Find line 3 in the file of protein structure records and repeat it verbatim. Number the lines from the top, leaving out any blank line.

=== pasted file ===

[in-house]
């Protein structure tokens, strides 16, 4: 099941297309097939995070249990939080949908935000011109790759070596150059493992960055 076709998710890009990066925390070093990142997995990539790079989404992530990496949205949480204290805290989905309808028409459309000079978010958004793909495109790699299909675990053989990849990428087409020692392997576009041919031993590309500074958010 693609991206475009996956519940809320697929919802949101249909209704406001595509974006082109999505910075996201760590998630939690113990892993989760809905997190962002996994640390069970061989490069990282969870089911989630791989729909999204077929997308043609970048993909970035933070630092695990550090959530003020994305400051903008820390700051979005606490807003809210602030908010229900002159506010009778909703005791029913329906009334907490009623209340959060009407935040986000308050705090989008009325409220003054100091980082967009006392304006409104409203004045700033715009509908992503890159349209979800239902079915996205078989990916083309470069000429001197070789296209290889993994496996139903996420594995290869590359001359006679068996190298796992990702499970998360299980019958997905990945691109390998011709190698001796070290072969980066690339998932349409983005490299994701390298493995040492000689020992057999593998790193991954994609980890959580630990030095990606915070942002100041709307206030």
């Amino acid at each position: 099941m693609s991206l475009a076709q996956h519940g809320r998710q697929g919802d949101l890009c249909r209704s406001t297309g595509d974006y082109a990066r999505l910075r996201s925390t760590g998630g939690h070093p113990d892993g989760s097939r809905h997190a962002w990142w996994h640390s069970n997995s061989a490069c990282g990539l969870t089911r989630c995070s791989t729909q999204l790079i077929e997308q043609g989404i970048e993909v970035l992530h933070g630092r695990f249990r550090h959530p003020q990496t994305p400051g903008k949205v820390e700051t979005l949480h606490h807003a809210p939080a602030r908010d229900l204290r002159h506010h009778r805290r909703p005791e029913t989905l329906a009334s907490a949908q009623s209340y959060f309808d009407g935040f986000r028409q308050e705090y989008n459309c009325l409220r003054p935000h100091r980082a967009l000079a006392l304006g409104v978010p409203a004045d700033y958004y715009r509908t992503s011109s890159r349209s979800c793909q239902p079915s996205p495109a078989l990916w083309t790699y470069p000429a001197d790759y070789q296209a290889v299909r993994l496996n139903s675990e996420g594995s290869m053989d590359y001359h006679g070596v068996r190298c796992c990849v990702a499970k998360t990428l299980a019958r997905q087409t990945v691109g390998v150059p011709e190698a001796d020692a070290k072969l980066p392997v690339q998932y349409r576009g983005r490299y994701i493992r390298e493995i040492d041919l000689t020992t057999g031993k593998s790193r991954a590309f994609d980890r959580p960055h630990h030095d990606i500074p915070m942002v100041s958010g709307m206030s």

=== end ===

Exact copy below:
């Amino acid at each position: 099941m693609s991206l475009a076709q996956h519940g809320r998710q697929g919802d949101l890009c249909r209704s406001t297309g595509d974006y082109a990066r999505l910075r996201s925390t760590g998630g939690h070093p113990d892993g989760s097939r809905h997190a962002w990142w996994h640390s069970n997995s061989a490069c990282g990539l969870t089911r989630c995070s791989t729909q999204l790079i077929e997308q043609g989404i970048e993909v970035l992530h933070g630092r695990f249990r550090h959530p003020q990496t994305p400051g903008k949205v820390e700051t979005l949480h606490h807003a809210p939080a602030r908010d229900l204290r002159h506010h009778r805290r909703p005791e029913t989905l329906a009334s907490a949908q009623s209340y959060f309808d009407g935040f986000r028409q308050e705090y989008n459309c009325l409220r003054p935000h100091r980082a967009l000079a006392l304006g409104v978010p409203a004045d700033y958004y715009r509908t992503s011109s890159r349209s979800c793909q239902p079915s996205p495109a078989l990916w083309t790699y470069p000429a001197d790759y070789q296209a290889v299909r993994l496996n139903s675990e996420g594995s290869m053989d590359y001359h006679g070596v068996r190298c796992c990849v990702a499970k998360t990428l299980a019958r997905q087409t990945v691109g390998v150059p011709e190698a001796d020692a070290k072969l980066p392997v690339q998932y349409r576009g983005r490299y994701i493992r390298e493995i040492d041919l000689t020992t057999g031993k593998s790193r991954a590309f994609d980890r959580p960055h630990h030095d990606i500074p915070m942002v100041s958010g709307m206030s």